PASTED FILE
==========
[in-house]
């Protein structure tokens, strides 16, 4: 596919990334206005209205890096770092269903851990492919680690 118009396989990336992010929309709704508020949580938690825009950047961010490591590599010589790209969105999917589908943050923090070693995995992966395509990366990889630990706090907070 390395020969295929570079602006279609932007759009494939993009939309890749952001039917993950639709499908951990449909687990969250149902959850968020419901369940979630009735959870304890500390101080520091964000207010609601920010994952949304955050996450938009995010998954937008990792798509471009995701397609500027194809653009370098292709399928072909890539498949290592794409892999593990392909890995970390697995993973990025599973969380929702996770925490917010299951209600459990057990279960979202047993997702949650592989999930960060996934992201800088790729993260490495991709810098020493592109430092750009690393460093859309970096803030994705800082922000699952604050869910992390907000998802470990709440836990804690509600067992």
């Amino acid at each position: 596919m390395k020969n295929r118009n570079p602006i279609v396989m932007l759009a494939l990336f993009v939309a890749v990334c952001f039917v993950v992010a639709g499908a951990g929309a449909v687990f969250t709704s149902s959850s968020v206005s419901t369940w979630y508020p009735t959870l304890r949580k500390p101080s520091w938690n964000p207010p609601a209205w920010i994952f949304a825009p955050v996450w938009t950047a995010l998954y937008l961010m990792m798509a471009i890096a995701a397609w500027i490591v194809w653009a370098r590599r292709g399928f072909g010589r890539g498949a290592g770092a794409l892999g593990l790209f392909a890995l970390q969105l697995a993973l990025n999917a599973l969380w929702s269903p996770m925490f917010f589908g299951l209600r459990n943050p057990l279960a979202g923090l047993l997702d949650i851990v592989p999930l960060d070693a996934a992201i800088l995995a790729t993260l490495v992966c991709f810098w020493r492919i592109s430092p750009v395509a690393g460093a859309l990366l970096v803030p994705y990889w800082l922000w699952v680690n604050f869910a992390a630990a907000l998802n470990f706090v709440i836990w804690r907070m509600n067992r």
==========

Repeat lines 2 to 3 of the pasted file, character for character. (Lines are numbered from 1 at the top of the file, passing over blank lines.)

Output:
């Protein structure tokens, strides 16, 4: 596919990334206005209205890096770092269903851990492919680690 118009396989990336992010929309709704508020949580938690825009950047961010490591590599010589790209969105999917589908943050923090070693995995992966395509990366990889630990706090907070 390395020969295929570079602006279609932007759009494939993009939309890749952001039917993950639709499908951990449909687990969250149902959850968020419901369940979630009735959870304890500390101080520091964000207010609601920010994952949304955050996450938009995010998954937008990792798509471009995701397609500027194809653009370098292709399928072909890539498949290592794409892999593990392909890995970390697995993973990025599973969380929702996770925490917010299951209600459990057990279960979202047993997702949650592989999930960060996934992201800088790729993260490495991709810098020493592109430092750009690393460093859309970096803030994705800082922000699952604050869910992390907000998802470990709440836990804690509600067992």
């Amino acid at each position: 596919m390395k020969n295929r118009n570079p602006i279609v396989m932007l759009a494939l990336f993009v939309a890749v990334c952001f039917v993950v992010a639709g499908a951990g929309a449909v687990f969250t709704s149902s959850s968020v206005s419901t369940w979630y508020p009735t959870l304890r949580k500390p101080s520091w938690n964000p207010p609601a209205w920010i994952f949304a825009p955050v996450w938009t950047a995010l998954y937008l961010m990792m798509a471009i890096a995701a397609w500027i490591v194809w653009a370098r590599r292709g399928f072909g010589r890539g498949a290592g770092a794409l892999g593990l790209f392909a890995l970390q969105l697995a993973l990025n999917a599973l969380w929702s269903p996770m925490f917010f589908g299951l209600r459990n943050p057990l279960a979202g923090l047993l997702d949650i851990v592989p999930l960060d070693a996934a992201i800088l995995a790729t993260l490495v992966c991709f810098w020493r492919i592109s430092p750009v395509a690393g460093a859309l990366l970096v803030p994705y990889w800082l922000w699952v680690n604050f869910a992390a630990a907000l998802n470990f706090v709440i836990w804690r907070m509600n067992r």